Turn on thread page Beta
    • Thread Starter
    Offline

    0
    ReputationRep:
    I did 2 years of a Mathematics degree before I decided to drop out. I'm now going back to a different Uni (UCL) in September for an MSc in CompSci.

    It's a four year course, and I've used up 2 years of my Student Finance Entitlement already - so that means I'll only be able to get funding for 2 out of the next 4 years, right? Or will I get funding for 3 years because it will be a 4 year course? I'm struggling to find a definitive answer to this anywhere. Everywhere seems to give a different answer, and direct.gov isn't much help either...

    Also, is there any possibility that I can arrange for my remaining years of SF to be paid from the 1st year onwards - instead of from the 4th year backwards (which is how I was told it's normally done)? It would be much better for me to get funding for the 1st/2nd years from Student Finance, and fund the 3rd/4th years myself. But I hear that's not how it works...
    Offline

    6
    ReputationRep:
    You will get 3 years support.

    New course length (4) + 1 year - previous study (2) = 3

    This will be applied from your last year, first. So maintenance loan only for your first year. You don't get a choice when you get it, I'm afraid.
    • Thread Starter
    Offline

    0
    ReputationRep:
    Wow, that's great news, thanks for replying I didn't even know that I could still get my maintenance loan in 1st year. I thought you didn't get anything at all...

    But, and sorry to be rude, but is there some kind of official documentation/website/etc that would confirm this? Not saying that I don't believe you... but if I just knew for certain that this was the case, then it would be such a relief for me
    Offline

    6
    ReputationRep:
    Have a look at this recent thread: http://www.thestudentroom.co.uk/show...892&highlight=

    I've posted a couple of links there which details the funding.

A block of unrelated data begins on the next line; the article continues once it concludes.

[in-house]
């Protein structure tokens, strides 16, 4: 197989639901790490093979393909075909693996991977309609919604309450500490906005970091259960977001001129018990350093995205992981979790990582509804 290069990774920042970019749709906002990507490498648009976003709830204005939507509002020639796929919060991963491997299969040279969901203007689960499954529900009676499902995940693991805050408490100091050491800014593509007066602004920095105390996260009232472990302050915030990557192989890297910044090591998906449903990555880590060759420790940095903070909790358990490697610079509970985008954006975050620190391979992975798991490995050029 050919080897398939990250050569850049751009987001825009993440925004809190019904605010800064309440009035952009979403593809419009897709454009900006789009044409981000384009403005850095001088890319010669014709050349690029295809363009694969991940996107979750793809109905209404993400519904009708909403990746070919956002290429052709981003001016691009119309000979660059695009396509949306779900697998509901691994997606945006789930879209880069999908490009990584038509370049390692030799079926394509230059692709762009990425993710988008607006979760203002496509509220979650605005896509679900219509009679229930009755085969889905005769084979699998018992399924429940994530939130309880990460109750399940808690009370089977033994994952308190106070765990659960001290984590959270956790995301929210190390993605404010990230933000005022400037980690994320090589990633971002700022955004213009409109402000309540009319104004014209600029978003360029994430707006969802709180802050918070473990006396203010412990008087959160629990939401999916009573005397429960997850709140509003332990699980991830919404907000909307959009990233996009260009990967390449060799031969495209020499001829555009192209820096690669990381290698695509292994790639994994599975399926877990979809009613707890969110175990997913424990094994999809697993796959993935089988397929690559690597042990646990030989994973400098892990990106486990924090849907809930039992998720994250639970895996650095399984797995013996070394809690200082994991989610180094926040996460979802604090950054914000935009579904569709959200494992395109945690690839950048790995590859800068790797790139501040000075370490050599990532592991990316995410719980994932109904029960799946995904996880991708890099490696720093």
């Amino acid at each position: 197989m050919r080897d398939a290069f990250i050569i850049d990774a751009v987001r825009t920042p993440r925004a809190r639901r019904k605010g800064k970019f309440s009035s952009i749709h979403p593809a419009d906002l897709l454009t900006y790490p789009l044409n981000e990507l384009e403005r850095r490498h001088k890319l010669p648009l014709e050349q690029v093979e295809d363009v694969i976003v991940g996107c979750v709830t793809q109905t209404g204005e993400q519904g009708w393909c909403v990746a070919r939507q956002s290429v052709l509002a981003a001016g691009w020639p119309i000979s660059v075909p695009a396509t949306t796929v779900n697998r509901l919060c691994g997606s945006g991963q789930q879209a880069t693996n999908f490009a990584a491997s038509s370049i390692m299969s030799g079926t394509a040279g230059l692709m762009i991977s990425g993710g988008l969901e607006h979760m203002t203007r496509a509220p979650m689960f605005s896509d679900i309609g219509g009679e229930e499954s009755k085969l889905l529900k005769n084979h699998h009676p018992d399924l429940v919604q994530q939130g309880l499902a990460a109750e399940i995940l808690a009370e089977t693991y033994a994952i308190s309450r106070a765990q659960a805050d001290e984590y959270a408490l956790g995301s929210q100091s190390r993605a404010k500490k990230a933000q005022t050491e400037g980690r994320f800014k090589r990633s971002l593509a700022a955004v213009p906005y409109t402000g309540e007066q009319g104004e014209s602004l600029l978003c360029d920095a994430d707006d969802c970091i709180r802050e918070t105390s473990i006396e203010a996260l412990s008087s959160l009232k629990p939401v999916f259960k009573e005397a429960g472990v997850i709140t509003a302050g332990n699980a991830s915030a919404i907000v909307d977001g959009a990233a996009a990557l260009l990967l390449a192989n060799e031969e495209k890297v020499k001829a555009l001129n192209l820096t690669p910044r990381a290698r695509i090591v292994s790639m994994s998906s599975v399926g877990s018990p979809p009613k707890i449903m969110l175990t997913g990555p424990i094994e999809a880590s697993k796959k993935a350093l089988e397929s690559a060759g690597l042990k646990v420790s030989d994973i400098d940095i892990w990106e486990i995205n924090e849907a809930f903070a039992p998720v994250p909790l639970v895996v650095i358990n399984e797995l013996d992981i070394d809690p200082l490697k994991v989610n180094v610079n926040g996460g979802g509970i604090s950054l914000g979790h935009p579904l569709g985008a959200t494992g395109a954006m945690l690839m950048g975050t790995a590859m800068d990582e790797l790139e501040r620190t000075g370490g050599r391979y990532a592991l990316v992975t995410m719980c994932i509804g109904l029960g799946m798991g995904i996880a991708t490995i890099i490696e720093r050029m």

Unfortunately, SF don't make it easy to read (or even find) their full Ts & Cs, but it is in there if you look hard enough lol

    This particular bit of the post I linked may be of interest to you:

    As you can see here: http://www.westminster.ac.uk/study/p...evious-studies This uni website breaks down the funding with previous study.




    Example

    You studied one and a half years on a previous higher education course and then left, or you completed a two-year HND course or overseas equivalent.


    The normal funding for your new course would cover four years of study (the standard duration of the course plus one additional year).

    However, your previous study years are deducted from this (remember that even if you studied for just one day on a course, it counts as one year of previous study). Two years are therefore deducted from your funding.

    So, you will receive just two years of funding, which will cover years two and three of your studies - you will not receive the Fee Loan, Maintenance Grant, Special Support Grant or University Bursary for the first year of your new course. As you will not be eligible for a fee loan for the first year of your course, you will have to pay your own tuition fees.
    • Thread Starter
    Offline

    0
    ReputationRep:
    Excellent, I'll have a read of that... And no, they do *not* make it easy to find their T&Cs :mad:

    Oh and thanks for your help btw, I really appreciated it I knew there were still nice people on the internet somewhere
 
 
 

University open days

  1. University of Cambridge
    Christ's College Undergraduate
    Wed, 26 Sep '18
  2. Norwich University of the Arts
    Undergraduate Open Days Undergraduate
    Fri, 28 Sep '18
  3. Edge Hill University
    Faculty of Health and Social Care Undergraduate
    Sat, 29 Sep '18
Poll
Which accompaniment is best?

The Student Room, Get Revising and Marked by Teachers are trading names of The Student Room Group Ltd.

Register Number: 04666380 (England and Wales), VAT No. 806 8067 22 Registered Office: International House, Queens Road, Brighton, BN1 3XE

Write a reply...
Reply
Hide
Reputation gems: You get these gems as you gain rep from other members for making good contributions and giving helpful advice.